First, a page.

Thousands of Muslims in High Wycombe celebrated Eid at several of the town’s mosques on June 5 to mark the end of Ramadan.

The religious holiday is a major event in the Islamic calendar, which sees the community celebrate after refraining from eating or drinking for 30 days between dawn and dusk for Ramadan.

During Ramadan, Muslims can only eat before sunrise and after sunset. It ends with the festival of Eid, which began on June 4 and will continue until today (June 7).

Shafat Ali, secretary of the Wycombe Islamic Mission and Mosque Trust said: “The entire Ramadan period focuses on the theme of forgiveness and atonement, and Eid ul-Fitr is seen as a good opportunity to come together and put old grudges to rest.

“Eid ul-Fitr is one of the most important holy festivals in the Islamic calendar and Muslims in High Wycombe joined millions across the world in celebration.

“The month truly highlights the need for generosity and love, uniting Muslims all over the world and it’s a period of reflection, spiritual awareness and devotion in worship and engagement in charity.”

The festival saw many Muslims pack out their places of worship, as community iftars (the meal eaten after sunset during Ramadan) hosted at the Jubilee Road and Micklefield mosques.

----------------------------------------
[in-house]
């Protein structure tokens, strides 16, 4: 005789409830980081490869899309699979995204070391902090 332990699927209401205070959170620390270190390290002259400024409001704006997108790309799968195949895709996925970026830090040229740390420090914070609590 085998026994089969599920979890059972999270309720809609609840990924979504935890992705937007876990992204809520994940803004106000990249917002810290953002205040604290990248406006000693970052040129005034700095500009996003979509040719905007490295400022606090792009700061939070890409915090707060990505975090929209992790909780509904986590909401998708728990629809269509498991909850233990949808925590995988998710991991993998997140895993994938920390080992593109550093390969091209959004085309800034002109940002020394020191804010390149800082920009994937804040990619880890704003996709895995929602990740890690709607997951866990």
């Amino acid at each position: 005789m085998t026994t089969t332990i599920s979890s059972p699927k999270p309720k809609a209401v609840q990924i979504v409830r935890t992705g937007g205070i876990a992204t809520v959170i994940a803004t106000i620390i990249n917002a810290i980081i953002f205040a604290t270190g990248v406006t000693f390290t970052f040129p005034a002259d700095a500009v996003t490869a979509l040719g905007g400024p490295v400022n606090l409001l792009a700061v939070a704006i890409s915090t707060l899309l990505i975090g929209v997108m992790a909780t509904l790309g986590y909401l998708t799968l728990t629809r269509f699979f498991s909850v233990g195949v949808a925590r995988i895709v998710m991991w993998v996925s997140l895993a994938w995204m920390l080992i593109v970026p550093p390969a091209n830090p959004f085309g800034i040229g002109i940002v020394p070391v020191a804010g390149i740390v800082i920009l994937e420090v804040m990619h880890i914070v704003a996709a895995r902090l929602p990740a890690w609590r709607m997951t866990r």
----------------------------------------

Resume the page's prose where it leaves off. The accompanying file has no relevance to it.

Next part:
The Micklefield Mosque also hosted a community iftar which took place on May 24.

Mr Ali added: “Throughout the few days of Eid, Muslims engage in regular prayers, sermons and progress between the homes of their close relatives bearing sweets, wishing one another a happy Eid.

“The four-week daytime fast marks the month that Muslims believe their holy book, the Quran, was revealed to the Prophet Mohammed (peace be upon him).

“Ramadan is also a time for Muslims to donate to charity or contribute to the community.

“On Eid ul-Fitr, there is an even stronger focus on charity, and Muslims are expected to donate food or money to the poor whilst generally encouraging a more reflective behaviour.”